x Abu Dhabi, UAEFriday 21 July 2017

Trumpets can join whistles in corruption fight

Trumpets of praise for good business practices may work better than whistles against wrongdoing in a society that places great value on personal relationships.

Illustration by istockphoto.com
Illustration by istockphoto.com

Most members of the local business community would agree that corrupt and unethical practices must be stamped out wherever they are found.

But are we using all of the tools at our disposal to achieve this?

It seems to me that we too often seek to import models of corporate governance and ethical practice without considering their compatibility with the region’s social, cultural and economic traditions. As a result, we might tick the boxes but not get the outcome we are seeking. One example of this is whistleblowing.

The UK government defines whistleblowing as “when a worker reports suspected wrongdoing at work” and makes “a disclosure in the public interest”. It relies upon the willingness of individuals, regardless of seniority, to speak out about the unethical behaviour of others. However, it is not a practice that always sits comfortably with our social practices and customs.

Like many countries in the region, ours is a relationship-based society. The importance of personal relationships permeates daily interactions with our family, friends, colleagues and the community. It is one of our society’s greatest strengths, but at the same time, we must acknowledge that it discourages the negative reporting on others that whistleblowing relies upon.

The short history of whistleblowing in the region is evident in other ways. According to a report published by the law firm DLA Piper in January, many countries in the Middle East do not yet offer the same legal protections for whistleblowers that are available in other jurisdictions. In fact, an article from Deloitte last year on whistleblowing in the region noted that in certain instances whistleblowers themselves have been the ones penalised. This perceived lack of protection could act as a disincentive for those with allegations to come forward.

However, this does not mean that we cannot tackle corruption and unethical behaviour. It just means that we may need additional tools more tailored to the social and cultural environment in which we live, work and invest.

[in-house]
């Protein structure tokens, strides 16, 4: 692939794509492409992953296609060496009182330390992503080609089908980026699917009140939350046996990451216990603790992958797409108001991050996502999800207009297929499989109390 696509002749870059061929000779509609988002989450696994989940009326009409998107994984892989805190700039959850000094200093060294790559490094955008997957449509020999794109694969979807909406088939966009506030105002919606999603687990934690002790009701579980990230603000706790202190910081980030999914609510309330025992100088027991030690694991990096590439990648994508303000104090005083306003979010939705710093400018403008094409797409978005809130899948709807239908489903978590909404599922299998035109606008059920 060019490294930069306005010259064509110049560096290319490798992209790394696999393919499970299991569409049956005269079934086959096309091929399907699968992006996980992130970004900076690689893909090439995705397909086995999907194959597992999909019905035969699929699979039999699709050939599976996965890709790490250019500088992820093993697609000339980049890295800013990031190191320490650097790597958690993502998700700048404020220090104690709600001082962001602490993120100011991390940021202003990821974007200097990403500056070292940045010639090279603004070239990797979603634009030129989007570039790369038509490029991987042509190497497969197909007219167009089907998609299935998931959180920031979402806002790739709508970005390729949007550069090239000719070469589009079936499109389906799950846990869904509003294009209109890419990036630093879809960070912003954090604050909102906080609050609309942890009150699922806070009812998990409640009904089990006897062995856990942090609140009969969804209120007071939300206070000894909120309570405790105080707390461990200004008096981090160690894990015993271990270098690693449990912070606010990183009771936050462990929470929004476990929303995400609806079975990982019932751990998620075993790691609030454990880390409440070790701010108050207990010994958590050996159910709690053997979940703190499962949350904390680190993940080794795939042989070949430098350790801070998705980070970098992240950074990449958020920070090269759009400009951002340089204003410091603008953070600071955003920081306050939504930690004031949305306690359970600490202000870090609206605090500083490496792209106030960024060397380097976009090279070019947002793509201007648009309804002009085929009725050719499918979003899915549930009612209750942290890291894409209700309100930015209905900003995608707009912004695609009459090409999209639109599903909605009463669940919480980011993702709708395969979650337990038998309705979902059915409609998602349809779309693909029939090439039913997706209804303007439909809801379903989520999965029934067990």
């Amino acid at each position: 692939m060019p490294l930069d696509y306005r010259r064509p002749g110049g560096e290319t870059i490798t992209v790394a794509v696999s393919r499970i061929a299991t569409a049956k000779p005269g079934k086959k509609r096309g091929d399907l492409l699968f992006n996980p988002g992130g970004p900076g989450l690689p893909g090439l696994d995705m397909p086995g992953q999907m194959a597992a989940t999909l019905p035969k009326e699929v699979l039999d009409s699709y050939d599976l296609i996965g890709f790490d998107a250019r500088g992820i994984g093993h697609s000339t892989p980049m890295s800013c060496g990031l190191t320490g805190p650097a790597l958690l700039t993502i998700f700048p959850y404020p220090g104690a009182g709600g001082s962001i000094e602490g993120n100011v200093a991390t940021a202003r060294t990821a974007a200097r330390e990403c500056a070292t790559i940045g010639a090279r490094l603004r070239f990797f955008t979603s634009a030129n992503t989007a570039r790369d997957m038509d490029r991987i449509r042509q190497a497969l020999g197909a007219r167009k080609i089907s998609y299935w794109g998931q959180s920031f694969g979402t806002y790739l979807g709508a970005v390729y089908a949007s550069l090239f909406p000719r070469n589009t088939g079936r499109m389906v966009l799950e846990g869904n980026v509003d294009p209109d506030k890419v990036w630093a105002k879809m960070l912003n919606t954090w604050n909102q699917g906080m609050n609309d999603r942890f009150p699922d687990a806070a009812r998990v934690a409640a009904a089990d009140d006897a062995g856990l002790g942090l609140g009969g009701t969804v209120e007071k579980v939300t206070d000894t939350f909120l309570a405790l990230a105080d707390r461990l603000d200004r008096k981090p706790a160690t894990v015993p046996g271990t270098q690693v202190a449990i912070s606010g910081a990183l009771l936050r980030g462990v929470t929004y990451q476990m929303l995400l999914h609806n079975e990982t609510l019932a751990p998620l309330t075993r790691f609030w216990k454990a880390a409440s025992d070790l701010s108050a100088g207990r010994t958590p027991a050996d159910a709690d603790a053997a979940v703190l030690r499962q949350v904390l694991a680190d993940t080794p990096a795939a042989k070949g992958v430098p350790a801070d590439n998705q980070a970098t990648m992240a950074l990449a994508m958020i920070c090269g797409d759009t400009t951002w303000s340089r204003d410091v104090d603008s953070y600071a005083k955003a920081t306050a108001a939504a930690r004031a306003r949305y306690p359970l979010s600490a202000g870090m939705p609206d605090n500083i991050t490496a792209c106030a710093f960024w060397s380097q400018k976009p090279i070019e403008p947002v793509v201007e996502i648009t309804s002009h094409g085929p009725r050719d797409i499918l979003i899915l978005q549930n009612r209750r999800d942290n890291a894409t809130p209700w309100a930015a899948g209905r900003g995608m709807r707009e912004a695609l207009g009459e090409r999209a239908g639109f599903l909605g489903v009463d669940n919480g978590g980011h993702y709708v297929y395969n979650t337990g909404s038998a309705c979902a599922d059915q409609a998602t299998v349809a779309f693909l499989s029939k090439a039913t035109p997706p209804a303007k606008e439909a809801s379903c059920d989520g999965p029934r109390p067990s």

There is significant evidence that positive reinforcement, rather than naming and shaming, is a more effective way to promote behaviour change in the Arab world. We have seen this phenomenon at work in the UAE in recent years in areas such as healthy eating, road safety and the importance of physical activity. As such, there would be strong merit in a system under which individuals could shine a light on good examples of corporate governance, ethical behaviour and anti-corruption by others in their own organisation.

Rather than whistleblowing to raise the alarm over alleged misconduct, this would be more like “trumpet blowing”, where individuals in a company or organisation would be encouraged to report a good ethical practice of a colleague to celebrate better standards of practice. The two systems could work in harmony to identify best practices in the business community on the one hand while eradicating activities that do not live up to our values on the other.

The Pearl Initiative, a private sector-led initiative established in cooperation with the UN Office for Partnerships, has found an interesting way to facilitate this kind of positive reinforcement.

Through its Student Case Study Competitions, university business students across the Arabian Gulf are encouraged to research, write and submit case studies highlighting good corporate governance practices they find in companies in their respective countries. Apart from building an important collection of regionally applicable corporate governance practices, this programme ensures the intrinsic value of ethical behaviour is a key part of a business education.

To be clear, creating a space for positive reporting would never replace the need for traditional whistleblowing mechanisms. They serve a critical function and must remain. But if the traditional tools used in other rule-based societies are not always perfectly suited to our own cultural reality then we at least need to augment them with additional measures.

The introduction of positive reporting mechanisms such as “trumpet blowing”, alongside conventional safeguards such as whistleblowing, would provide greater recognition for employees doing the right thing, boost organisational morale and contribute to the growing culture of improved corporate governance in the UAE and across the region.

Badr Jafar is Founder of the Pearl Initiative and Chief Executive of the Crescent Group